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essential for success. take two questions at a time so we have a chance to get a couple in, and woman in blond back there with the glasses. >> oh, i'm carolyn, and a personal memory enjoyed in our family that connects to this is our daughter was rookie reporter for abc in greenwood, mississippi and was home for thanksgiving and asked president clinton if she could interview him in 1995, just after thanks giving. he agreed and he announced in typical fashion to help her little career along and to get her on to peter jennings nightly news as the lead story that the u.s. would be sending troops to bosnia. i remember the personal
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sweetness of that, but also the graff tews of it because there was such resistance to u.s. troops involvement in bosnia, i didn't realize until i read the booklet handed us this was after dayton, and they were sent to help enforce the peace. can you comment on dynamic of the decision making process was to send troops? >> one more there in the front, and then we'll take those two. map with the glasses and the beard. >> >> thank you for coming. they make the argument that the captions were a big mistake because by the arms embargo and the sanctions against serbia, it
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forced every got in the region to get all military supplies and economic event, go tho criminal channels and argued it gave rise to modern transnational post soviet organized crime like prohibition did in the u.s., and i was just wondering, did the intelligence community see that coming? did you report on it during 1991-1995, and given what we know now, do you think that's a tradeoff that was worth it? >> okay. two questions. leon, you want to take the last one? >> [inaudible] first of all, we're running this on the basis of the set of the classified documents. i can go so far as the light of the documents permits me to go. that question is another time maybe for another set, but i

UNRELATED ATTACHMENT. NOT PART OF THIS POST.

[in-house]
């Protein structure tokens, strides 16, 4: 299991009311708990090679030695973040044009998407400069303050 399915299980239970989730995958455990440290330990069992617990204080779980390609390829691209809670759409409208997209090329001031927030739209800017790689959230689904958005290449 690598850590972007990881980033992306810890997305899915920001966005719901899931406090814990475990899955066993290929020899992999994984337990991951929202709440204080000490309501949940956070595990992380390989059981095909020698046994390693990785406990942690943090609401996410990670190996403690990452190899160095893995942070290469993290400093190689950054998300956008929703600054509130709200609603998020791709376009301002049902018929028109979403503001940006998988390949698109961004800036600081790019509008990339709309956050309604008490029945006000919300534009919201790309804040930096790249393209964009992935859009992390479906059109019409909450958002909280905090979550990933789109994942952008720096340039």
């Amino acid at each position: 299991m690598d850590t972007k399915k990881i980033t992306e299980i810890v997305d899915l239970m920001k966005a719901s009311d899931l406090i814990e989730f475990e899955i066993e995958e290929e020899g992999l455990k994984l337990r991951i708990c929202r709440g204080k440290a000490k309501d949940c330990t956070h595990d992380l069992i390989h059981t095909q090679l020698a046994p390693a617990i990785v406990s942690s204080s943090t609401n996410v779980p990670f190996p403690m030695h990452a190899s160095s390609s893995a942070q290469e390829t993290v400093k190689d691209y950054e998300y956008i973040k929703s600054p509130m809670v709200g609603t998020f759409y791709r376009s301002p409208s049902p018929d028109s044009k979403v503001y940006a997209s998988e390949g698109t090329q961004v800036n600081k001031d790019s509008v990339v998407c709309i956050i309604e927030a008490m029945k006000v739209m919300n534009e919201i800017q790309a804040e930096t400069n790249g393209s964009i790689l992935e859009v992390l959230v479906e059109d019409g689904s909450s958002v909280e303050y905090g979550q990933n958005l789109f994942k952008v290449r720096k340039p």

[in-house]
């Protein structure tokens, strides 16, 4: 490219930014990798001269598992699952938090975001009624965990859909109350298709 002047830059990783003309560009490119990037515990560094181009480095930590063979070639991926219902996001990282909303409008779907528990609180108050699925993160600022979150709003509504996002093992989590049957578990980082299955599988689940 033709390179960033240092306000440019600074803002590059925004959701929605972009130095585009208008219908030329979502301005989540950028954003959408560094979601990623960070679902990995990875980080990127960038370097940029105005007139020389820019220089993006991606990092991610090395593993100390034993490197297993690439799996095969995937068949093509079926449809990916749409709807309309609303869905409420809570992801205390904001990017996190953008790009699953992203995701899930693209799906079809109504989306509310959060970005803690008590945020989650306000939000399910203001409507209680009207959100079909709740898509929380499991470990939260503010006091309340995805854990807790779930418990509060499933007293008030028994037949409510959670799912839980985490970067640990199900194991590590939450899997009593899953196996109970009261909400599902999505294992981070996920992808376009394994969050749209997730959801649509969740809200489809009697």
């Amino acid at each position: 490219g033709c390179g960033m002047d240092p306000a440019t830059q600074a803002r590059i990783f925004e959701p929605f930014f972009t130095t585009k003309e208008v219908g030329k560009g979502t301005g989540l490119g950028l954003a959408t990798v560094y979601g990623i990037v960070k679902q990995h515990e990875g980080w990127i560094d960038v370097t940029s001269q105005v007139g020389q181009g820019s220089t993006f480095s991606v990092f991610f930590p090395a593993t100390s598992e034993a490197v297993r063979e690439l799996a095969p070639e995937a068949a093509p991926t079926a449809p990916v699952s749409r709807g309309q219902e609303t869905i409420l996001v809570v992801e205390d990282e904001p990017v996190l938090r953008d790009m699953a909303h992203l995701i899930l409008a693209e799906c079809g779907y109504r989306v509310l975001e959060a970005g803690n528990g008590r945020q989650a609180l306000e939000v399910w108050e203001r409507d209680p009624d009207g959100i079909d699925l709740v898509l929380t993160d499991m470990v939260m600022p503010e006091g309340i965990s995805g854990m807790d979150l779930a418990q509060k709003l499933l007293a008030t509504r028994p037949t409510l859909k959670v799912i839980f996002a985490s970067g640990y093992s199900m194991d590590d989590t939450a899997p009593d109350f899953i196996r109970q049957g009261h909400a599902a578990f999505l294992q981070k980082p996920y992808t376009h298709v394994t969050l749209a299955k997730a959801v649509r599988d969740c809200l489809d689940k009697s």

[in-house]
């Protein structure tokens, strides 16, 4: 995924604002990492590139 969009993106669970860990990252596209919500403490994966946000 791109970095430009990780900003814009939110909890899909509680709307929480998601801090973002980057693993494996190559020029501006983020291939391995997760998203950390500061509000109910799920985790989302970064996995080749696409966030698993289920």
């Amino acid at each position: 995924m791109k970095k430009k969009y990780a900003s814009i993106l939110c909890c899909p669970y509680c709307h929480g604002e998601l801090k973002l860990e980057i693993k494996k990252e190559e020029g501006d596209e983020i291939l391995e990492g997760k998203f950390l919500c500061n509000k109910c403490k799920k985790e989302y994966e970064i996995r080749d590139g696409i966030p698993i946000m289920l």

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want to say that one of the consequences of sanctions is a disruption among society including disruptions among the innocent. i mean, when you cause massive inflation through sanctions, it's the middle class that bears the brunt or the very poor that bear the brunt in any given country. we had to deal with such issues as the availability of heating oils for sanitarium in serbia and elsewhere in the winter months so there were always consequences that were not desired that had to be dealt with on the fly by the decision making process. now, if you think that the choices between effectively operating the sanctions, doing
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nothing, or switches immediately to the use of force, i would say that one uses the sanctions, fully aware of side effects and strong medicine. >> madeleine? >> on the sanctions, i actually -- i teach at georgetown, and i made up a coffers. i say foreign policy's just trying to get some country to do what you want, all it is. what are the tools? there's not a lot of tools in the national security tool box. there is diplomacy on one end and use of force on another, and various graduations. sanctions are a very important economic tool, and the 1990s was very much known as the sanctions decade. it was very interesting because i think that one of the other things i did at the u.n. was try to make sure that sanctions stayed on iraq. that was, you had a cease fire translated into a series of captions, and those were very kind of ham handed sanctions, if i might say. the most, the toughest sanctions